|"There's nothing tragic about being 50. Not unless you're trying to be 25."|
-Joe Gillis, Sunset Boulevard
"Maybe she thinks I'm over the hill," he said. He was about fifty at the time.
His friends assured him that was ridiculous, that he had earned much more in the business than she had, and of course she would respect him. Eventually, she did do the film, but this actor's reaction that night was genuine concern for no longer being relevant, regardless of what he had accomplished.
Fear of aging is nothing new for actors, and especially actresses. All About Eve is a great film about an "aging" star, Margo Channing who is getting bumped aside for a young ingenue, Eve Harrington. Bette Davis, who played the "aging" Channing, was 42 at the time.
Just referencing the 1950 classic immediately says something about my age. Note that the movie came out seven years before I was born, but I have seen it many times, and had seen it on late night television and occasional revival houses, the same way I saw all the classic films from before I was born. There was no Netflix or home DVD or HBO or TCM to watch them on a regular basis. Yet, I, and people of my generation, watched these movies, knew these movies.
Sadly, I meet many young film people who spent years at film school and have never seen these movies. Frankly, I just don't get it.
But, as I am wont to do, I digress.
While natural for performers, the issue of remaining relevant affects production people as well, and often I am working for much younger directors and producers. Most of the time, this is great, as I try to constantly learn from them as much from them as they learn from mel. Digital post, and then filming, has made this an industry that is changing exponentially, just as all of the technology around us is changing at a pace never seen before. One has barely downloaded all their apps onto their new phone before it is obsolete, replaced by the next model.
The picture above is of the Over The Hill Gang, a fun and charming western about truly elder lawmen and gunmen hired to protect a town. As you can see, the actors are in their seventies and eighties, and a fine group of character actors they were.
Now, when movies are made of past-their-prime heros, they are younger. Bruce Willis was 54 when he filmed Red about forgotten CIA agents.
I remember being forty and being the First AD on Floating with Norman Reedus and Chad Lowe, who were playing high school students, and the girls they hung out with in their teens. My director was in his early 20s, with a maturity level about ten years younger. I felt pretty old then, the "Dad", and that was nineteen years ago.
All of this leads me to recently having the opportunity to work with people in my age group, and loving the fact that we are not yet extinct. I story produced a trailer for a docu-series about moving a new opera to New York, and did interviews with two veteran theater people: a Broadway and Off-Broadway producer whose father had written for the Dick Van Dyke Show, and the founder of the opera company that had taken seven years to first get the opera to the stage in Wales.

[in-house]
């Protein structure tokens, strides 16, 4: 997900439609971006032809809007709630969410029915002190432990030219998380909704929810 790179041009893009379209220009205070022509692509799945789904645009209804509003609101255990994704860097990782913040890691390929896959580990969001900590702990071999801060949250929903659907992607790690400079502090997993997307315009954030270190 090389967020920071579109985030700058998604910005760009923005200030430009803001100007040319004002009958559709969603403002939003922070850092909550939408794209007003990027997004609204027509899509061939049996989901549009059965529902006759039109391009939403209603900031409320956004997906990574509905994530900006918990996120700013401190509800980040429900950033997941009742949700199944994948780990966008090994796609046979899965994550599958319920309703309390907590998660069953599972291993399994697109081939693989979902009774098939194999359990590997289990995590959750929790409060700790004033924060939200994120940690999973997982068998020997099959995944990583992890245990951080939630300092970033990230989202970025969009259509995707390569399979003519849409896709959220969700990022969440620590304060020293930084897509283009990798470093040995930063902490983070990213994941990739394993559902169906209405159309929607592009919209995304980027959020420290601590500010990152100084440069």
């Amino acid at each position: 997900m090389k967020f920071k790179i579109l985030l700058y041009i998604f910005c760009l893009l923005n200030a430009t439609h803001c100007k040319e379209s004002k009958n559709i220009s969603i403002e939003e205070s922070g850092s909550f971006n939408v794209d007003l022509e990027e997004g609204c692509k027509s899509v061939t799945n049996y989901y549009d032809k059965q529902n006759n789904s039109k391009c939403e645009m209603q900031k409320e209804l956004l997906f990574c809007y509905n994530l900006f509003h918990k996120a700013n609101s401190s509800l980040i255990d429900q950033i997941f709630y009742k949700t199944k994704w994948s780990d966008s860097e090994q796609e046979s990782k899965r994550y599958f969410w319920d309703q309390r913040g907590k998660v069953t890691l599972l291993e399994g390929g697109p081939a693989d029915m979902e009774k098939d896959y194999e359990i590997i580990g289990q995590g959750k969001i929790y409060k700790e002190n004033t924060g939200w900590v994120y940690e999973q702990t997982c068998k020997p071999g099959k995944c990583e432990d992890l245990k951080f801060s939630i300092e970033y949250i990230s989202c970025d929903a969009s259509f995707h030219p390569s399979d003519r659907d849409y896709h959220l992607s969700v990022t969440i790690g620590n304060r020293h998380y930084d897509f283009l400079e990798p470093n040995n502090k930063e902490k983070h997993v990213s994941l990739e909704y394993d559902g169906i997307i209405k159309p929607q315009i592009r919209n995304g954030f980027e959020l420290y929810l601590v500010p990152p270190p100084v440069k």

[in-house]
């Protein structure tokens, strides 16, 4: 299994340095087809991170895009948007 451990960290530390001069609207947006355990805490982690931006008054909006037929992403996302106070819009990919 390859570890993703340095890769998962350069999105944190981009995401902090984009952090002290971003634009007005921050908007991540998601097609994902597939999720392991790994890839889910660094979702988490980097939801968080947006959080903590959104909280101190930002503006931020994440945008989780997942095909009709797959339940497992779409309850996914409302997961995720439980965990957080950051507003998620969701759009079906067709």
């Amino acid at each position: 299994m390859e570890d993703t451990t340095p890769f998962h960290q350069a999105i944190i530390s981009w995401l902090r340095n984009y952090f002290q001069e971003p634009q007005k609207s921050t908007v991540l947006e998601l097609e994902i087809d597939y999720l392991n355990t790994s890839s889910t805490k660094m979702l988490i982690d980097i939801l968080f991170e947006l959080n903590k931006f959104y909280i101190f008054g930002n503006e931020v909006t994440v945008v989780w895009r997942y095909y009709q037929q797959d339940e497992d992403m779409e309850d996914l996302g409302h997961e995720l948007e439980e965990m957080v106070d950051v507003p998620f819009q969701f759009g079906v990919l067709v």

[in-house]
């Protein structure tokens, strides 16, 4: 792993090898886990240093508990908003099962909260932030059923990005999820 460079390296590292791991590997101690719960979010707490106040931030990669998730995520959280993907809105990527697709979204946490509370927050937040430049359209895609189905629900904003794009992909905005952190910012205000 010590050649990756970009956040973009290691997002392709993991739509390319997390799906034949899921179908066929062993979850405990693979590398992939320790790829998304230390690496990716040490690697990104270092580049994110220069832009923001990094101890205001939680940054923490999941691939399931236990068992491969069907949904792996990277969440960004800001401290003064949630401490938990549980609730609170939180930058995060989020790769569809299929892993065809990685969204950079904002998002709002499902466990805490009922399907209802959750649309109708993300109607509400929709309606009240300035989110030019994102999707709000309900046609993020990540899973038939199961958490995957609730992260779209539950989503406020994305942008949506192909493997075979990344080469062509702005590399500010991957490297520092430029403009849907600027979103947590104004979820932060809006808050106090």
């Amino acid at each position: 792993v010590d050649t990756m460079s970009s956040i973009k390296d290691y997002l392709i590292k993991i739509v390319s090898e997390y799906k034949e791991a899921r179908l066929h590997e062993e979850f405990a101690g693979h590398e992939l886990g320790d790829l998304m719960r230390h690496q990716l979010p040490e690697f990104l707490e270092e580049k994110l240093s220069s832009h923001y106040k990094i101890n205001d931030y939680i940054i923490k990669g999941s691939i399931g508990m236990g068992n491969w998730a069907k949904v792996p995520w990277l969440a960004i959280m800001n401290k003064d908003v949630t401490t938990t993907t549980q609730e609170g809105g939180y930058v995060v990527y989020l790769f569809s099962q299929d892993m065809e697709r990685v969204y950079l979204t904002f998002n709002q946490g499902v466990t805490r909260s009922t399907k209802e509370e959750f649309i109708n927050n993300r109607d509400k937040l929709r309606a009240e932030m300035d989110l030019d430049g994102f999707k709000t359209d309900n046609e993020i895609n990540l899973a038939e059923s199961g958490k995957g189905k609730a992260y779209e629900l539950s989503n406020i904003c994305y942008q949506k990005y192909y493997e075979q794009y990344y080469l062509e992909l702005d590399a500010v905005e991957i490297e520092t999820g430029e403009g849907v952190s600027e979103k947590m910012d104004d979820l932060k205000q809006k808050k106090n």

Then, I worked with an LA film producer and casting director who joked about how every movie needs "an old guy" He is about three years younger than me, and since I will be line producing the film in New York, I said this production had two old guys and we would have to share the title.
Then, there are the two guys who I am helping develop film and television projects with, one of whom was born the same year I was and one a few years younger. The directors of one of those project are my age, and one is older.
More, soon, on all of these projects.
All of this has caused me to reflect not on whether there is a place for those of us who are older, but what is our place.
What keeps coming to me is balance. We have obviously learned a lot in our time, much of it the only way anyone learns, which is the hard way by making mistakes. We certainly should help others avoid those mistakes.
However, we can't completely change the process, or try to make them us. I've recently met a few extremely talented young women who are excited about production, and have been taking some time to share how I prepare projects. I think they are going to be fantastic but the first thing I ask them is, "how do you do this now." I try to work with what they know and what makes them feel comfortable.
One of them loves to print things out more than I do. One starts wanting to see shot lists and storyboards and will help create them. I usually encourage directors to work with the DP on shot lists and I stay out of it until they are done, and as for story boards, well, I can't draw stick figures.
I also recently went to a birthday celebration for one of the real stars I was lucky to have worked with at the beginning of her career, and two others from that same short movie, Venice, are also masters at what they do. That group I sometimes refer to as my "kids" (much to their dismay, I might add, as they all now on this side of thirty). If I had kids, I would want it to be them, not only because they are incredibly bright and talented but because they are never satisfied and always trying to be better.
And there's the lesson. I hope to be learning about this business until they wheel me out one day. I remember how excited my mentor, Stan, was when I showed him Movie Magic budgeting. He had been doing breakdowns by handwriting them and created a cardboard stripboard and budgets with a calculator since the 1950s, but he could not embrace this quicker way to do things fast enough.
Rather than being frustrated by the changes, I embrace them, while still bringing the experience of things that still continue to work. I do show folks I mentor how I do it and how it was done before, so they can take what works and discard it when need be.
That's the "old guy" I want to be.
|With "the kids"|